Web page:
What is underinsured motorist coverage (UIM) in Colorado?

UIM pays for your bodily injury harms and losses that are the result of a not at fault motor vehicle crash with an underinsured driver.

A motorist is considered underinsured if his or her liability coverage is not enough to pay the full amount you are legally allowed to recover as damages for your harms and losses (such as lost wages, medical bills, permanent disability, and pain and suffering).

This is different from uninsured motorist coverage (UM), which pays for your bodily injury damages that are the result of a not at fault motor vehicle crash with an uninsured or hit and run driver.

In other words, underinsured motorist coverage (UIM) covers harms and losses above the amount you are able to recover from the at fault party’s liability coverage.

What is an example of an underinsured motorist?

Let’s look at an example for what UIM covers you if you are injured through the negligence of another driver and that driver does not have enough liability insurance to cover your harms and losses.

For example, let’s say someone runs a red light and collides with a vehicle you are driving, and you are hurt. Further, you have lost income, lost earning capacity, and medical bills (not even counting noneconomic losses for pain and suffering) totaling $125,000, but the other driver had liability insurance for only $100,000.

Do you take it in the shorts for a $25,000 loss (not even counting your pain and suffering) from a crash that was not your fault, that you did not ask to have happened, that you did not want to happen??  Not if you had the foresight to purchase UIM coverage for your own motor vehicle.

Let’s say you have a $50,000 UIM coverage limit, then you could put in a claim against your insurance company for your losses in excess of the other driver’s $100,000 policy, up to the amount of your UIM  limit ($50,000 in this example).

In simple terms, your UIM coverage pays you the difference between the at-fault driver’s coverage limit, and your actual damages (up to your policy’s limits). If you have UIM, you are then able to receive the FULL amount of your damages vs. only what the underinsured motorists policy pays if your coverage limits are high enough.

What if I own more than one motor vehicle?

Am I entitled to claim UIM coverage for each vehicle I own for just this one crash? Yes and no.

If you have a separate insurance policy and paid a separate UIM premium for each vehicle, then the answer is yes. Each vehicle you have covered has its own coverage.

However, if you have a single policy or endorsement for UIM issued for a single premium covering multiple vehicles, then your insurance company may include language in your policy limiting the UIM coverage to apply only once per crash.

Make sure you understand your policy documents and speak with your auto insurance agent for information regarding the individual coverage limitations for each vehicle.

Can my insurance company raise my rates if I put in a claim for UIM?

It would not be a smart thing to do since the crash is not, by definition, your fault. Though there is  room in some cases for the insurance company to argue that the insured bears some fault (such as driving while distracted and not taking action as a result to avoid the crash), in which case they could raise your rates.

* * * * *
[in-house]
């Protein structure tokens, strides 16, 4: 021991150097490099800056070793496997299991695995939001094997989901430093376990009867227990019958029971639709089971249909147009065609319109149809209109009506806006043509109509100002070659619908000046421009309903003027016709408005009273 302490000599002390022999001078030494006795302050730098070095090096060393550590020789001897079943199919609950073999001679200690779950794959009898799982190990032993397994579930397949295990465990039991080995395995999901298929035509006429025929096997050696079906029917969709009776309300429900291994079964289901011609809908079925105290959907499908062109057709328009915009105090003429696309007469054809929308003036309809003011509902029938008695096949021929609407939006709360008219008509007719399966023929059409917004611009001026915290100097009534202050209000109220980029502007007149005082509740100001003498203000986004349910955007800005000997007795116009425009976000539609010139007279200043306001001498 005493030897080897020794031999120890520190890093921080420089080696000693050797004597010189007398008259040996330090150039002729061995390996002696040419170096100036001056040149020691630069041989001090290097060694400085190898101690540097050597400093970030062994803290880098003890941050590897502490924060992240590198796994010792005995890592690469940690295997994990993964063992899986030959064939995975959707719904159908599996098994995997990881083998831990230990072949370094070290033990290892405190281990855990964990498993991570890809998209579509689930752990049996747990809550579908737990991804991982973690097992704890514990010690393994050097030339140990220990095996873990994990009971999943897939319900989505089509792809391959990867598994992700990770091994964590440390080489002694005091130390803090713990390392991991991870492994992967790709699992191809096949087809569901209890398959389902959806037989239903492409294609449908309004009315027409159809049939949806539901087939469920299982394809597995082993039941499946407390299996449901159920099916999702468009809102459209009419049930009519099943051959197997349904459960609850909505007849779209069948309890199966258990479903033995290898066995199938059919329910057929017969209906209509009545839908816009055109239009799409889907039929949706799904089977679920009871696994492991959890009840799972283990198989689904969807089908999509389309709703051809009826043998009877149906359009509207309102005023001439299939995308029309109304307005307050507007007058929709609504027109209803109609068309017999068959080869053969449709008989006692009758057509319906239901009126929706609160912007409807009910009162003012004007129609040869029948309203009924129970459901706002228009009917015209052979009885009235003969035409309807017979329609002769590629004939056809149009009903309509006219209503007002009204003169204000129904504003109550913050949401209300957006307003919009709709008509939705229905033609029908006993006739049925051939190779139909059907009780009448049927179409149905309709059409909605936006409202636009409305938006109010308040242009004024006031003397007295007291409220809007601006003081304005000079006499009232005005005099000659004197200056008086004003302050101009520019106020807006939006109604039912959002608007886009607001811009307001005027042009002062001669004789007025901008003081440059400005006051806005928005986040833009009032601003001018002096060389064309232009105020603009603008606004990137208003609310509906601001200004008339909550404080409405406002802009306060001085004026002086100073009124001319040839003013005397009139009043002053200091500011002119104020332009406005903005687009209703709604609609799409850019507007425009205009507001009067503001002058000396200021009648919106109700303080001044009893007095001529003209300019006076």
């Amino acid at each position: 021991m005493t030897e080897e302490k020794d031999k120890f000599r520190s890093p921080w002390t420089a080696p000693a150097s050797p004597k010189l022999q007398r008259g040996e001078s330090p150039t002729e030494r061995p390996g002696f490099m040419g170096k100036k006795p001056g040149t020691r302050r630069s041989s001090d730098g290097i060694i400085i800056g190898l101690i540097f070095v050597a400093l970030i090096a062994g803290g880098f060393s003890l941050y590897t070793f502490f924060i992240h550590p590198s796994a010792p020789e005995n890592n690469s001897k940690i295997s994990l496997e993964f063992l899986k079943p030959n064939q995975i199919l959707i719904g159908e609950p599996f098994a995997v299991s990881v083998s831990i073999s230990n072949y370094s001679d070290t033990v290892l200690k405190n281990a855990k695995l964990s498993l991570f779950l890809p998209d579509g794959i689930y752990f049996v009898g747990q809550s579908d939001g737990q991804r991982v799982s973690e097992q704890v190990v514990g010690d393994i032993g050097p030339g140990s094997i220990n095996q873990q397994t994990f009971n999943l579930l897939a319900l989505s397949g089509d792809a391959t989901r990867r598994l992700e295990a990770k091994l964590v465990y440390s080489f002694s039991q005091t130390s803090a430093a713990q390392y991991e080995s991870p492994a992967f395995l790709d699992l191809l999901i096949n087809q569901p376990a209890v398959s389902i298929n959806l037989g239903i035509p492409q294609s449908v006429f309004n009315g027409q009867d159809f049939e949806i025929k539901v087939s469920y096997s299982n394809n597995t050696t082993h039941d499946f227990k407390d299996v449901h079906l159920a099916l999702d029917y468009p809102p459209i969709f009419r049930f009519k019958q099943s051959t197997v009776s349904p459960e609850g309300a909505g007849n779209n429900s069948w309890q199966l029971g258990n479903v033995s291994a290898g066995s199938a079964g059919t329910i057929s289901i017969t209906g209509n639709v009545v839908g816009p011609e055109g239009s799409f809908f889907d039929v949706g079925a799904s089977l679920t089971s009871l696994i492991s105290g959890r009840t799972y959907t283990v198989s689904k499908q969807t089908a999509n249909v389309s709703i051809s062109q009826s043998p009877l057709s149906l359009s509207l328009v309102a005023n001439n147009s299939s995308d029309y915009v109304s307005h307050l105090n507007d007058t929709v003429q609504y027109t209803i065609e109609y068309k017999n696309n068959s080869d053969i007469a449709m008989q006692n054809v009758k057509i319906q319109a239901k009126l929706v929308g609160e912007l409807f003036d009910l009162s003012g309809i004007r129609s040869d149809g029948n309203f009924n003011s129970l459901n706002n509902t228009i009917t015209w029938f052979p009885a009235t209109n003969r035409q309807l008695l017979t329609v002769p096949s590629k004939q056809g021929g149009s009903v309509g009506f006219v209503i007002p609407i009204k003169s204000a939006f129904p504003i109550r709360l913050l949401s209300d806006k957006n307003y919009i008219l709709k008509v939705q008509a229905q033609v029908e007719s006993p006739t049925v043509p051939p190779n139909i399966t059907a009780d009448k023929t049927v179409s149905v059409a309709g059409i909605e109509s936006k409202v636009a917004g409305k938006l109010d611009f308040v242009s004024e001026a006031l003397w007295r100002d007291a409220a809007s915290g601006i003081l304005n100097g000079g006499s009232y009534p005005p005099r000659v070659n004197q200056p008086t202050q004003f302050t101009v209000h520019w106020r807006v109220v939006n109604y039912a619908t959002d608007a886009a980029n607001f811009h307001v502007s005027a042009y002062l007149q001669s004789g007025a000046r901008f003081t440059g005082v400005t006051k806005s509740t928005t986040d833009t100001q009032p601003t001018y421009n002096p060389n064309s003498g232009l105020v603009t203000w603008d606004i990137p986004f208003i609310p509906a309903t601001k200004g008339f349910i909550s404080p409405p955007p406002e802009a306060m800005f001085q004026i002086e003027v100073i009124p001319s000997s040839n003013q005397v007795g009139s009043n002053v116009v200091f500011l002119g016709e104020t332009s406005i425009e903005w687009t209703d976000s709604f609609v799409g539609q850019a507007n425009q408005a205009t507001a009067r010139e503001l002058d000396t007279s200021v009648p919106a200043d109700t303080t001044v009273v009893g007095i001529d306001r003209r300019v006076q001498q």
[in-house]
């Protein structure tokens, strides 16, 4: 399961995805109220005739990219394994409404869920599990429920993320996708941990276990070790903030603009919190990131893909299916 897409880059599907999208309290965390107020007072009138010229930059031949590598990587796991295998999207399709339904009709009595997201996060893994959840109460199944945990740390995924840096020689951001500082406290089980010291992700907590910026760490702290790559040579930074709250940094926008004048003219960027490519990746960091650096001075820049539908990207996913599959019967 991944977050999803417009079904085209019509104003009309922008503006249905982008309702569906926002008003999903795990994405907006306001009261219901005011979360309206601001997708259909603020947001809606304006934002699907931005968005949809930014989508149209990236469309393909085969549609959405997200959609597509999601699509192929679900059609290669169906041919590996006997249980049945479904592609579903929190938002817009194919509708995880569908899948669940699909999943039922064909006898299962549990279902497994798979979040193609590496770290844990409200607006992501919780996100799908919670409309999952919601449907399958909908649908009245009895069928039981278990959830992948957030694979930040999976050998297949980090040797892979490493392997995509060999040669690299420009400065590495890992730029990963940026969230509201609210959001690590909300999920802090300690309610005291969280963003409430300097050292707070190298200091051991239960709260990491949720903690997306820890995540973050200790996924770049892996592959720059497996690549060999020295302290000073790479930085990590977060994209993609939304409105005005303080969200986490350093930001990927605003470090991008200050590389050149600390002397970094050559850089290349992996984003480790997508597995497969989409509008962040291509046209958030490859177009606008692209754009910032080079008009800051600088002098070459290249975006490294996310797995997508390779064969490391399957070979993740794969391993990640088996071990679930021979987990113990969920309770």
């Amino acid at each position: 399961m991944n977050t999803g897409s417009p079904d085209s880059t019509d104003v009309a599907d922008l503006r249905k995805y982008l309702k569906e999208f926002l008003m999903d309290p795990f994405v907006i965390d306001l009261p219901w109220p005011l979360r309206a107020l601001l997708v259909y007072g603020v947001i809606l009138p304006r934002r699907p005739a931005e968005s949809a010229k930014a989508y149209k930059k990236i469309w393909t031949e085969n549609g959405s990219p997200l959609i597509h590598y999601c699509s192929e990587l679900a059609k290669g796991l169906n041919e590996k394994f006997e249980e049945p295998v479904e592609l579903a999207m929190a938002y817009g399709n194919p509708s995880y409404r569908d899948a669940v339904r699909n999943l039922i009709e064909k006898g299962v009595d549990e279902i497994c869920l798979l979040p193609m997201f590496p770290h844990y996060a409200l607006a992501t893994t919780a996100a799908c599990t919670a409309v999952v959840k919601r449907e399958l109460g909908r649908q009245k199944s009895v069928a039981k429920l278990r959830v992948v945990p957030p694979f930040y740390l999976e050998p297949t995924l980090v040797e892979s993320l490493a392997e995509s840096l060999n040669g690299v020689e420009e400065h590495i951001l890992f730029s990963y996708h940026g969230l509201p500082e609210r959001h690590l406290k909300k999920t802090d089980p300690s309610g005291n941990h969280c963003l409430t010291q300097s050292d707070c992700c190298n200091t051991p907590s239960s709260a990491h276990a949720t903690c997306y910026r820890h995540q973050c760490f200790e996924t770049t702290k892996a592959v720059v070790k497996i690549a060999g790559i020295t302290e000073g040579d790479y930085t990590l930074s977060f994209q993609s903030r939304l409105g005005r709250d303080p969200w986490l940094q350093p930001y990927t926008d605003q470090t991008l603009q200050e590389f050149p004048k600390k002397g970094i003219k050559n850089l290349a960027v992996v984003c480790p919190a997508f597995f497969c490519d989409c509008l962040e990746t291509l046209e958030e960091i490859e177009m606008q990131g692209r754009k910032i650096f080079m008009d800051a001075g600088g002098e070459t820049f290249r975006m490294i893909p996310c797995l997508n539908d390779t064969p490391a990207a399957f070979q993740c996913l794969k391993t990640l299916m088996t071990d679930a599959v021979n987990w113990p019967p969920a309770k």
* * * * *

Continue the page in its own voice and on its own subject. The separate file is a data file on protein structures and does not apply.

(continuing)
The insurance company would probably be inviting a lawsuit for bad faith insurance if they raised your rates and you bore no fault in causing the crash.

Is UIM coverage mandatory in Colorado?

No. It is not mandatory to carry a UIM policy in Colorado, but the insurance company must offer the coverage to you and, if you do not want it, you have to sign a rejection of it.

By the way, if you have uninsured motorist coverage (called UM; UM covers you if the other driver has absolutely no automobile insurance, as opposed to an insufficient amount of insurance), then you automatically have UIM.

Do I need underinsured motorist coverage?

If you are not in the position to cover medical expenses and other damages when you are in a car crash caused by someone else, it is an affordable option. Deciding whether or not you need UIM is a personal choice, but is highly recommended to ensure you get the compensation needed to cover medical expenses, pain and suffering, car repairs, and other related expenses. Talk to your car insurance agent to help you choose your options, and decide if underinsured motorist coverage is right for you.

In my opinion, it is worth it as you can never predict an unexpected accident, and it protects you when the responsible person does not have high enough coverage limits to recover all of your losses.

Estimated Percentage of Uninsured Drivers In Colorado

Source: WalletHub

According to Uninsured Motorists, 2017 Edition, Insurance Research Council, 13.3% of Colorado Drivers are uninsured.

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Matthew S. Martin is a Personal Injury Attorney in Pueblo, Colorado that focuses on making clients whole again after suffering a personal injury due to the negligence of someone else.

The types of cases I handle include auto accidents, car crashes, wrongful death, medical malpractice and legal malpractice.

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